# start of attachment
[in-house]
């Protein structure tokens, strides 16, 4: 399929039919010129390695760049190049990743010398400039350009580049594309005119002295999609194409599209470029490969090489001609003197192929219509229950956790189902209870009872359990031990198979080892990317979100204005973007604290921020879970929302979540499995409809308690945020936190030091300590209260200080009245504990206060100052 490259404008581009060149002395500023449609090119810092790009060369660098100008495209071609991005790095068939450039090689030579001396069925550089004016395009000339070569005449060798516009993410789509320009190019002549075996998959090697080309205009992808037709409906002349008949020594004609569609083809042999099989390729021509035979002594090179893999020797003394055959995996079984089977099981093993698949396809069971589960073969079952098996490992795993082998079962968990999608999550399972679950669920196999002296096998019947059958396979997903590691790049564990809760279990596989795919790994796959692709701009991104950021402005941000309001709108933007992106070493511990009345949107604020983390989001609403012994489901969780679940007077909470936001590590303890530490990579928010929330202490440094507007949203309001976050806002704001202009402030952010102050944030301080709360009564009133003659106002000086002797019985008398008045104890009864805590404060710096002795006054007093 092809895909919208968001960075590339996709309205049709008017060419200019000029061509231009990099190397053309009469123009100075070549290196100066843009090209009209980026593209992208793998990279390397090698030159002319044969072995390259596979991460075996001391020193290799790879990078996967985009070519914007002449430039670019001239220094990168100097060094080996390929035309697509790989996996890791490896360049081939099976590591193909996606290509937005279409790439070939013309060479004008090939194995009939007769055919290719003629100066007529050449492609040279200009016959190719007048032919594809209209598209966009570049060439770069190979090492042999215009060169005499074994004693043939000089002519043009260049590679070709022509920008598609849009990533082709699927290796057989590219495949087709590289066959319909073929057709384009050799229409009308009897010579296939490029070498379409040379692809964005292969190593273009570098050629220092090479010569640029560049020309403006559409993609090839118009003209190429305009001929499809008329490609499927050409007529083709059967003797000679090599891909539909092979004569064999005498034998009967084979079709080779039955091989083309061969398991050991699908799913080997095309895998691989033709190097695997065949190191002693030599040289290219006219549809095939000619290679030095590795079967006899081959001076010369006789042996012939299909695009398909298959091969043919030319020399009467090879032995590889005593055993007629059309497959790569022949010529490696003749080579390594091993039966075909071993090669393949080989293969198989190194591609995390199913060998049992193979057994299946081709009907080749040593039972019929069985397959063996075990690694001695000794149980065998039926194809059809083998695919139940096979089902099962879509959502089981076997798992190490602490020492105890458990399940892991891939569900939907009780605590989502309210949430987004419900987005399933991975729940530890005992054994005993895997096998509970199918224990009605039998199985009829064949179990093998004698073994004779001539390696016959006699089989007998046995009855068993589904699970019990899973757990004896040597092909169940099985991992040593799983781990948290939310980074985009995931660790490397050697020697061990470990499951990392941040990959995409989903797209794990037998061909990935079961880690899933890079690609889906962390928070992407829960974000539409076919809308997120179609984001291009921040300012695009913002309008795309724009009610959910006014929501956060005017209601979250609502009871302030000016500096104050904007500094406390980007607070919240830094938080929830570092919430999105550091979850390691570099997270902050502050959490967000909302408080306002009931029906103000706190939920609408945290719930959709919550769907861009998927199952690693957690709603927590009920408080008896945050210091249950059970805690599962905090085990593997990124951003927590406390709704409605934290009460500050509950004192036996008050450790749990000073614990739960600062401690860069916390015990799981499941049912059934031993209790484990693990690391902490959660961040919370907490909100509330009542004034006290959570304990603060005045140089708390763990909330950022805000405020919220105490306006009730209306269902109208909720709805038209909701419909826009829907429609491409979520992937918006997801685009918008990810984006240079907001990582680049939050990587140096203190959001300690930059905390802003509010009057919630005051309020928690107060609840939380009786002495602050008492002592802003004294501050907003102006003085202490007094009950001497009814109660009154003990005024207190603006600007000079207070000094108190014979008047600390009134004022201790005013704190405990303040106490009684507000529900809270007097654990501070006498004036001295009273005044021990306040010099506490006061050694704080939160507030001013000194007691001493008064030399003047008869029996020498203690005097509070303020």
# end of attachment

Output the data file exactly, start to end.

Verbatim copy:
[in-house]
């Protein structure tokens, strides 16, 4: 399929039919010129390695760049190049990743010398400039350009580049594309005119002295999609194409599209470029490969090489001609003197192929219509229950956790189902209870009872359990031990198979080892990317979100204005973007604290921020879970929302979540499995409809308690945020936190030091300590209260200080009245504990206060100052 490259404008581009060149002395500023449609090119810092790009060369660098100008495209071609991005790095068939450039090689030579001396069925550089004016395009000339070569005449060798516009993410789509320009190019002549075996998959090697080309205009992808037709409906002349008949020594004609569609083809042999099989390729021509035979002594090179893999020797003394055959995996079984089977099981093993698949396809069971589960073969079952098996490992795993082998079962968990999608999550399972679950669920196999002296096998019947059958396979997903590691790049564990809760279990596989795919790994796959692709701009991104950021402005941000309001709108933007992106070493511990009345949107604020983390989001609403012994489901969780679940007077909470936001590590303890530490990579928010929330202490440094507007949203309001976050806002704001202009402030952010102050944030301080709360009564009133003659106002000086002797019985008398008045104890009864805590404060710096002795006054007093 092809895909919208968001960075590339996709309205049709008017060419200019000029061509231009990099190397053309009469123009100075070549290196100066843009090209009209980026593209992208793998990279390397090698030159002319044969072995390259596979991460075996001391020193290799790879990078996967985009070519914007002449430039670019001239220094990168100097060094080996390929035309697509790989996996890791490896360049081939099976590591193909996606290509937005279409790439070939013309060479004008090939194995009939007769055919290719003629100066007529050449492609040279200009016959190719007048032919594809209209598209966009570049060439770069190979090492042999215009060169005499074994004693043939000089002519043009260049590679070709022509920008598609849009990533082709699927290796057989590219495949087709590289066959319909073929057709384009050799229409009308009897010579296939490029070498379409040379692809964005292969190593273009570098050629220092090479010569640029560049020309403006559409993609090839118009003209190429305009001929499809008329490609499927050409007529083709059967003797000679090599891909539909092979004569064999005498034998009967084979079709080779039955091989083309061969398991050991699908799913080997095309895998691989033709190097695997065949190191002693030599040289290219006219549809095939000619290679030095590795079967006899081959001076010369006789042996012939299909695009398909298959091969043919030319020399009467090879032995590889005593055993007629059309497959790569022949010529490696003749080579390594091993039966075909071993090669393949080989293969198989190194591609995390199913060998049992193979057994299946081709009907080749040593039972019929069985397959063996075990690694001695000794149980065998039926194809059809083998695919139940096979089902099962879509959502089981076997798992190490602490020492105890458990399940892991891939569900939907009780605590989502309210949430987004419900987005399933991975729940530890005992054994005993895997096998509970199918224990009605039998199985009829064949179990093998004698073994004779001539390696016959006699089989007998046995009855068993589904699970019990899973757990004896040597092909169940099985991992040593799983781990948290939310980074985009995931660790490397050697020697061990470990499951990392941040990959995409989903797209794990037998061909990935079961880690899933890079690609889906962390928070992407829960974000539409076919809308997120179609984001291009921040300012695009913002309008795309724009009610959910006014929501956060005017209601979250609502009871302030000016500096104050904007500094406390980007607070919240830094938080929830570092919430999105550091979850390691570099997270902050502050959490967000909302408080306002009931029906103000706190939920609408945290719930959709919550769907861009998927199952690693957690709603927590009920408080008896945050210091249950059970805690599962905090085990593997990124951003927590406390709704409605934290009460500050509950004192036996008050450790749990000073614990739960600062401690860069916390015990799981499941049912059934031993209790484990693990690391902490959660961040919370907490909100509330009542004034006290959570304990603060005045140089708390763990909330950022805000405020919220105490306006009730209306269902109208909720709805038209909701419909826009829907429609491409979520992937918006997801685009918008990810984006240079907001990582680049939050990587140096203190959001300690930059905390802003509010009057919630005051309020928690107060609840939380009786002495602050008492002592802003004294501050907003102006003085202490007094009950001497009814109660009154003990005024207190603006600007000079207070000094108190014979008047600390009134004022201790005013704190405990303040106490009684507000529900809270007097654990501070006498004036001295009273005044021990306040010099506490006061050694704080939160507030001013000194007691001493008064030399003047008869029996020498203690005097509070303020």